How to Handle Someone Who Calls Dibs on Men (aka the Ramona Singer of Your Friend Group)

How to Handle Someone Who Calls Dibs on Men (aka the Ramona Singer of Your Friend Group)

Really. Let's get to the bottom of this "dibs" nonsense. 

By Marianne Garvey

It's Ramona Singer's (dating) world and we're just living in it.

First, there was red scarf guy for the ladies of The Real Housewives of New York City. Now, there's Brett. If Ramona wants a man, she's going to go after him — even if someone else shows interest in him.

When asked how annoyed she was when Ramona tried to claim a guy named Brett for herself in Miami, Tinsley Mortimer said "off limits, woman," about Ramona.

A little history: Bethenny Frankel went on a date with him, saying, "I liked him, he was very very nice, he was fun."

Then Tinsley met him and saw potential. "I saw him in Miami recently, just a day lunch," she said.

The two are currently exchanging texts, which doesn't seem to bother Ramona in the slightest. Or as Dorinda Medley puts it, "Ramona thinks she has first dibs when it comes to everything, including a buffet." (Watch the conversation for yourself in the After Show clip above.)

Funny. And true.

Even though the RHONY ladies are lighthearted about Ramona's flirting style, what can you do when you have a girlfriend who always calls first dibs on a guy? (Like that ever works out.)

Relationship expert April Masini told Personal Space the whole "dibs" thing is not a system that is normal. I mean, what grade are we in here?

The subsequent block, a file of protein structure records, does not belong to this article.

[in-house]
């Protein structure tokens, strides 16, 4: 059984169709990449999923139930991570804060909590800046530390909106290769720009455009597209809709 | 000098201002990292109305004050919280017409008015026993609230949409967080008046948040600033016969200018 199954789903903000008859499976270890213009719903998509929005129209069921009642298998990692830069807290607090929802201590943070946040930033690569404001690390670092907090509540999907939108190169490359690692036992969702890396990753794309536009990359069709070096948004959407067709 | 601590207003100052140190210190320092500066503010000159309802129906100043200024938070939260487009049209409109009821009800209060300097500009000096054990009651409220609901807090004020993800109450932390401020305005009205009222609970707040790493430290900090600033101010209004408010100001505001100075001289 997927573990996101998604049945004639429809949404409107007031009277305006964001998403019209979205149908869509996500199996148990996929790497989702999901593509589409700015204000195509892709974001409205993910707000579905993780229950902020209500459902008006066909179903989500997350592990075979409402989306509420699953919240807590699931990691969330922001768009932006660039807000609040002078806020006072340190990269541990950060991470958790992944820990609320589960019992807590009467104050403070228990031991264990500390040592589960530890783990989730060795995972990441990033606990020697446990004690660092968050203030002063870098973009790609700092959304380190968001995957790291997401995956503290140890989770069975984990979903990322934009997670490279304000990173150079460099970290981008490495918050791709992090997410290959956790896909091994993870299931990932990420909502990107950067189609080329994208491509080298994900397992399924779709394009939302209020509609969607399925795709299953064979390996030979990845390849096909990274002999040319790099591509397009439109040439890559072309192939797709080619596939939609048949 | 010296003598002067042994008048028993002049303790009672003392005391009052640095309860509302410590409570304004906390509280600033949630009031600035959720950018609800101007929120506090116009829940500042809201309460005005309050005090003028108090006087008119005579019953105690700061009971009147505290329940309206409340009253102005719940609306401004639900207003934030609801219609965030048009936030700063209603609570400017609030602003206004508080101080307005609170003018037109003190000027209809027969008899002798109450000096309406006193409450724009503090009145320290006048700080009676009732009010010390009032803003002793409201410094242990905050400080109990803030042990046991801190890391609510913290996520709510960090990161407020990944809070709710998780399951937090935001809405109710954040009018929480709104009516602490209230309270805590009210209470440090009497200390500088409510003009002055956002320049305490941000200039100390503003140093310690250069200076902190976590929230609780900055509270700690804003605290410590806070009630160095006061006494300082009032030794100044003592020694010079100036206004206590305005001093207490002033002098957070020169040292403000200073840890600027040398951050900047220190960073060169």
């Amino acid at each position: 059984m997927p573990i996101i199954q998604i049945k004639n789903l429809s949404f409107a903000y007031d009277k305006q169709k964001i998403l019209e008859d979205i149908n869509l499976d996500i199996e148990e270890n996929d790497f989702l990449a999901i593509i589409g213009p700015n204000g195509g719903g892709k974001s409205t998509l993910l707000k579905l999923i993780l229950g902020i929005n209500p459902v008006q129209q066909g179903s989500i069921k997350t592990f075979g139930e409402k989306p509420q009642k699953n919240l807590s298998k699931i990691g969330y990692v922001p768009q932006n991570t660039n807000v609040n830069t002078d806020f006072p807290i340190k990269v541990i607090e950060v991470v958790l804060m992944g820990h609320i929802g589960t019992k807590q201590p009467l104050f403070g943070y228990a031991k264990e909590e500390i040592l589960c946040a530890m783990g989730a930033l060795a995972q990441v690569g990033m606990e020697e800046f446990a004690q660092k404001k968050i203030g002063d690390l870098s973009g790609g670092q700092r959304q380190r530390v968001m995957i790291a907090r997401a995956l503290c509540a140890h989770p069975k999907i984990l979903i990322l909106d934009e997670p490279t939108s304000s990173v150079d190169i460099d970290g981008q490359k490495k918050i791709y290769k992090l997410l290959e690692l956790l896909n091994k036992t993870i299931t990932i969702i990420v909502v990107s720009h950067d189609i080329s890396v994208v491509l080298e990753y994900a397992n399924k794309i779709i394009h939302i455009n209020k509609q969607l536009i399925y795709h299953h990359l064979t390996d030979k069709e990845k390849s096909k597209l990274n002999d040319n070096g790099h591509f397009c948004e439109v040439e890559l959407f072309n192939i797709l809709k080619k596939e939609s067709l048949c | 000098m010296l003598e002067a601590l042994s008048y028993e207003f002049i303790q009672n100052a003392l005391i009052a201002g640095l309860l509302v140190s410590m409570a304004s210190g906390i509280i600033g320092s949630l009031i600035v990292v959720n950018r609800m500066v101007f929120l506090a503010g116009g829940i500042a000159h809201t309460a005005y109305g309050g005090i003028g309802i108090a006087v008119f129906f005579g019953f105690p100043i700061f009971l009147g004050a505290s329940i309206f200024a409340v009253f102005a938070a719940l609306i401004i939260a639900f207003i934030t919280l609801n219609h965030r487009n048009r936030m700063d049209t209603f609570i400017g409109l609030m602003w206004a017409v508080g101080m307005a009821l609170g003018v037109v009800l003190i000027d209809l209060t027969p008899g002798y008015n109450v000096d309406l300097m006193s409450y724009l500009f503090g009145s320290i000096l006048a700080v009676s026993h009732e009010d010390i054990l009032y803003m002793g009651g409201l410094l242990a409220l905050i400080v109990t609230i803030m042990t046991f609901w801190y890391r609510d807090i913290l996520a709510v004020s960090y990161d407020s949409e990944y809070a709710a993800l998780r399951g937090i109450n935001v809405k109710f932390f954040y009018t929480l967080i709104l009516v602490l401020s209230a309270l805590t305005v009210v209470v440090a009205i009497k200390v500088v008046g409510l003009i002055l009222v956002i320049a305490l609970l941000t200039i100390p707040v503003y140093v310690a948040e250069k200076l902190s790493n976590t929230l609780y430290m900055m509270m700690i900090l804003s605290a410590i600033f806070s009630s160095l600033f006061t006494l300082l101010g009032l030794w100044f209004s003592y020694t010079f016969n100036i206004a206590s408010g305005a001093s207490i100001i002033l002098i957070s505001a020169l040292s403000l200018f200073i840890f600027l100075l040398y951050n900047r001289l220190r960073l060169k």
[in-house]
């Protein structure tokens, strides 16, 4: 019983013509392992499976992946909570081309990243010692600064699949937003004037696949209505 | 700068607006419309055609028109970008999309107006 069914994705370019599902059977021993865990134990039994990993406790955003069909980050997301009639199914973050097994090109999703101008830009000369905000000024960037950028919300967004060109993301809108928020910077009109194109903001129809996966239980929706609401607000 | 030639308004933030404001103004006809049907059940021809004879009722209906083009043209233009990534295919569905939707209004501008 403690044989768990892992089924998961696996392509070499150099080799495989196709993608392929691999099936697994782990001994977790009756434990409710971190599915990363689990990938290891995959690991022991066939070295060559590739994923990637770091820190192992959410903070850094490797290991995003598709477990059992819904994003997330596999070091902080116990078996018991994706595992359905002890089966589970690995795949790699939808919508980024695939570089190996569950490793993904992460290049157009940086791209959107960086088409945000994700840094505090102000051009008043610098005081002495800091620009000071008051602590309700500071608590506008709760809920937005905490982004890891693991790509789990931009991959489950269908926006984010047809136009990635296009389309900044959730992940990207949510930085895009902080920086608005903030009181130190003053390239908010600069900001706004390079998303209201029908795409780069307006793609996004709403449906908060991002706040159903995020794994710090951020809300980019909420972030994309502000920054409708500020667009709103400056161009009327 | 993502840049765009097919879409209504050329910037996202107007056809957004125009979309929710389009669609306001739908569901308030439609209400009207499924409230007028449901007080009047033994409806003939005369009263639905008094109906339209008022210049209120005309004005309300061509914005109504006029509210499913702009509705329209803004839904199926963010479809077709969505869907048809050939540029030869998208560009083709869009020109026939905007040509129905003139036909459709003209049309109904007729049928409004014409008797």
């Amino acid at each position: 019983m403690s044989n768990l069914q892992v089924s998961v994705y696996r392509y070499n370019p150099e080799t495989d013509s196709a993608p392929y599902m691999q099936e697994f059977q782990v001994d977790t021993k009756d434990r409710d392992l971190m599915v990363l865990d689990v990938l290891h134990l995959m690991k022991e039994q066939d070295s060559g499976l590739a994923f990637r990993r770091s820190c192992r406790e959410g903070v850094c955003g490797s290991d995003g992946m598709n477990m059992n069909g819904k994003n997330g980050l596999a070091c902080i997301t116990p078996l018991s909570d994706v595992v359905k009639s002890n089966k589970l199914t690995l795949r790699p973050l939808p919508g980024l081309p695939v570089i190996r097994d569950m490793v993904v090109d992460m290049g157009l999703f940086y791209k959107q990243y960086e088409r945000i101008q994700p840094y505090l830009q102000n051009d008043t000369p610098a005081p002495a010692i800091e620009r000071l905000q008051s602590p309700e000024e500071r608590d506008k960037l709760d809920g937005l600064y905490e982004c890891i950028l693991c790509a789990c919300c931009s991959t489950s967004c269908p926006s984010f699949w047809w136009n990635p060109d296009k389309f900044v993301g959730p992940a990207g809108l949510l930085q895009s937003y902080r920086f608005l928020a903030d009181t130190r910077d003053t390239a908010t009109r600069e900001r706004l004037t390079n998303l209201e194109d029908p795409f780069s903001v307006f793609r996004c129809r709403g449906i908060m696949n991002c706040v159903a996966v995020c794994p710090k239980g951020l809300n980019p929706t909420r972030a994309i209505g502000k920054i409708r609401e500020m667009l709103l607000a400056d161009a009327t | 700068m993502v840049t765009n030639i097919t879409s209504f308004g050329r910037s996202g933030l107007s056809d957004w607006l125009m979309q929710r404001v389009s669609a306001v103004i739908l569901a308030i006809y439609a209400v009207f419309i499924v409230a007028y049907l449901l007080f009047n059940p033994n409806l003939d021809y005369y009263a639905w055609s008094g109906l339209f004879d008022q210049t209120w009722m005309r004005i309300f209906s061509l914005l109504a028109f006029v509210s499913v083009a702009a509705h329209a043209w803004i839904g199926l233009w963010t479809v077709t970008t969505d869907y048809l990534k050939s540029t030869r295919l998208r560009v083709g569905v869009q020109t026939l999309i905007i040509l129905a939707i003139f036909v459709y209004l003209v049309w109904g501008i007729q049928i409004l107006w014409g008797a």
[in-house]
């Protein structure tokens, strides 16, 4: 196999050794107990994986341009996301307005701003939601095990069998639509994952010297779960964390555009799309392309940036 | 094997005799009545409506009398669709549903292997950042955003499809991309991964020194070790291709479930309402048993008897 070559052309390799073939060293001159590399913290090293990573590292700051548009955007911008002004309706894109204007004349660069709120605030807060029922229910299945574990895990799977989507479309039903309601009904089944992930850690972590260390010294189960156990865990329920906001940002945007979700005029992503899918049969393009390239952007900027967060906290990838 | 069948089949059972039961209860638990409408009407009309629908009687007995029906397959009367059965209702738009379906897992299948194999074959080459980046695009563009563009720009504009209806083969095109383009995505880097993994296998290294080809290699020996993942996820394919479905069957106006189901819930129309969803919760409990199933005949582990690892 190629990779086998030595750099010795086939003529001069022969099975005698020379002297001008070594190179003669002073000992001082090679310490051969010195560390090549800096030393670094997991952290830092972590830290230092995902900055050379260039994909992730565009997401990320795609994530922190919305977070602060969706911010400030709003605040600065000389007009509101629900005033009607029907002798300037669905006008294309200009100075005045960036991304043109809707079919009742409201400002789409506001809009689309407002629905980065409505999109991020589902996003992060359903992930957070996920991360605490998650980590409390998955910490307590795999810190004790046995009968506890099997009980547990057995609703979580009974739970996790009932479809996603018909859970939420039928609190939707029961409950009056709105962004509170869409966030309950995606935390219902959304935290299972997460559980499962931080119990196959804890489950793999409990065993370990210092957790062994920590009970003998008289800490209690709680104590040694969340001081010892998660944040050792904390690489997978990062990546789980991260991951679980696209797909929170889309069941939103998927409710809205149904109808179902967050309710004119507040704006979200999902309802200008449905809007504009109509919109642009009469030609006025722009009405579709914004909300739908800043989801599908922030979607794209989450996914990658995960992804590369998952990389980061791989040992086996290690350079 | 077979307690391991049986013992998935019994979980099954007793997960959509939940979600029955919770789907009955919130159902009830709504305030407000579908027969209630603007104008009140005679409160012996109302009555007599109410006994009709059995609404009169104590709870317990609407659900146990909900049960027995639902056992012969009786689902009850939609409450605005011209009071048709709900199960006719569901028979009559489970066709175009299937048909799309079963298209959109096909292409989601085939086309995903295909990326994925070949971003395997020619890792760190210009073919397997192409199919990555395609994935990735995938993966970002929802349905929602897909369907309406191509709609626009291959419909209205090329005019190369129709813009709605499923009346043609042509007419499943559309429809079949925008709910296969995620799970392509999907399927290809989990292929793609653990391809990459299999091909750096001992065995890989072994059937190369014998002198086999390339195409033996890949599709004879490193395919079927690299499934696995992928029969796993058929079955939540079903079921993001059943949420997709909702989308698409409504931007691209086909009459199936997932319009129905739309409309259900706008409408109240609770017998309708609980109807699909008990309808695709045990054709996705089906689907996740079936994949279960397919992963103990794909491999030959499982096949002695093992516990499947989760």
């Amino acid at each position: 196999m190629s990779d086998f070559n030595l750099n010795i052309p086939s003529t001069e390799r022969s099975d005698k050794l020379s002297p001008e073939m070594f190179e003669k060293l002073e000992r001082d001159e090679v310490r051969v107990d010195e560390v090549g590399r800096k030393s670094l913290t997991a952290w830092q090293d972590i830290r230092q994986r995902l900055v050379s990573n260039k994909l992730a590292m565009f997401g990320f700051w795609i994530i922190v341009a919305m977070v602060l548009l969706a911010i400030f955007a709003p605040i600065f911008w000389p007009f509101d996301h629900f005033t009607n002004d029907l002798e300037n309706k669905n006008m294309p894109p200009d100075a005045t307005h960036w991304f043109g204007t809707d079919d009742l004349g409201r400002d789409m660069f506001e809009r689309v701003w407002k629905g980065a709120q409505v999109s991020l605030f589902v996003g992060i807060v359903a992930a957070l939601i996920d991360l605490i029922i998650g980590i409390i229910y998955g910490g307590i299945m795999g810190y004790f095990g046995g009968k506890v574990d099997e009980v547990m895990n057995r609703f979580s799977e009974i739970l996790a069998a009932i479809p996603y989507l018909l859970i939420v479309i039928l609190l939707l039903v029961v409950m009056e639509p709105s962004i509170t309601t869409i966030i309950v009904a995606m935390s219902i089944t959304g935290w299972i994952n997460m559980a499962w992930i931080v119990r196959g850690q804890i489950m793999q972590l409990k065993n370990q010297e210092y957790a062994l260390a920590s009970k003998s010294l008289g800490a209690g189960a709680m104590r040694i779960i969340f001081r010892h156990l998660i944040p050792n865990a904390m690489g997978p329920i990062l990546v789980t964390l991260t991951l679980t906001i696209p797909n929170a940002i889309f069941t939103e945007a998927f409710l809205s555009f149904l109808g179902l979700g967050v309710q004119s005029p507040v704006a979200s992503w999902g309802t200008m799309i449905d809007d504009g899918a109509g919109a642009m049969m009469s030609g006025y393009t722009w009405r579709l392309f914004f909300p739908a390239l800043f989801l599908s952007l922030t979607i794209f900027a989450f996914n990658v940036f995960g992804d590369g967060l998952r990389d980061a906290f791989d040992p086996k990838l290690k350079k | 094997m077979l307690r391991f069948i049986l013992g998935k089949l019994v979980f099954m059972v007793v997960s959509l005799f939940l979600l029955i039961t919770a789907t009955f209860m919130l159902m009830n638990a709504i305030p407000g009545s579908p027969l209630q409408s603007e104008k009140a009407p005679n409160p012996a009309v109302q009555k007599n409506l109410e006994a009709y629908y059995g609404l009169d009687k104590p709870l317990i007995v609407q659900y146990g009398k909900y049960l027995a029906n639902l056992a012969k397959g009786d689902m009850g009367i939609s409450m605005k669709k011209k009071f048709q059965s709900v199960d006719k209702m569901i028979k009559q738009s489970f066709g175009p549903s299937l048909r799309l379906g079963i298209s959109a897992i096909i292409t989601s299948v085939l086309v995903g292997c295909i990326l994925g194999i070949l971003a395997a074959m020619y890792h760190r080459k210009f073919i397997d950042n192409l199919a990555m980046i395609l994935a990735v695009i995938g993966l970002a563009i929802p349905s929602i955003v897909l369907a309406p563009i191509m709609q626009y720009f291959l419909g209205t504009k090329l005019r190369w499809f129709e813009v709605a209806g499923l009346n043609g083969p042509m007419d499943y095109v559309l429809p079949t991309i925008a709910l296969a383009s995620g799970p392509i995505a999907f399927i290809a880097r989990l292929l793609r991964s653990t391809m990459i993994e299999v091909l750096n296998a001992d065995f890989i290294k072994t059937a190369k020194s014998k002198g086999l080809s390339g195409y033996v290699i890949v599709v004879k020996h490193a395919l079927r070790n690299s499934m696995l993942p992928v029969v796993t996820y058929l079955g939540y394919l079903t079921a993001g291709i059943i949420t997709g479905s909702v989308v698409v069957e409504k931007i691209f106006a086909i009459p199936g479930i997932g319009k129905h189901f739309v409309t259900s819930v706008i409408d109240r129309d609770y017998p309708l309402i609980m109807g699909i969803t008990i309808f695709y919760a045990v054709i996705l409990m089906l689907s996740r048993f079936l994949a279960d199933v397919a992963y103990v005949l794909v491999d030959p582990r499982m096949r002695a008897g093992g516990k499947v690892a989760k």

"If your friend thinks she always has first dibs on any available guy (or gal), and it’s bothering you, the best way to handle this situation is to shed light on it. You can turn the tables," Masini said. "For instance, if you are both interested in the same person, you can tell your friend, 'This time, I’ve got dibs.' By phrasing it this way, you acknowledge that she usually has dibs, and that it’s your turn."

This gives her a chance to acknowledge what she's doing. "Or, she can decide that she doesn’t want to give you dibs, and that the whole 'dibs system' is not really working for either one of you," Masini added. 

She advised getting an adult system for telling your friends you're interested in someone.

"Toss the system. Calling dibs on someone new can be a polite way of allowing your friends to know that you’re really interested in someone and you’d like them all to step back so you can give it your best shot. It’s what’s known as bro code or girl code. The dibs system only works when everybody gets dibs now and then. If that doesn’t happen, the dibs system is going to feel entitled and abusive."

What’s more organic is the old school system, based on the saying, "all’s fair in love and war," Masini said.

"This not only gives everyone a chance, it allows the person who is the object of everyone’s affection to know who is available and to let everyone know who they like and how they like them. It’s also more honest. In the dibs system, the object of affection may never know that someone he or she preferred was actually interested, because they’ve stepped back so the person who had dibs could step up. Down the line, this can cause drama. Best to get true feelings out up front, if they exist."

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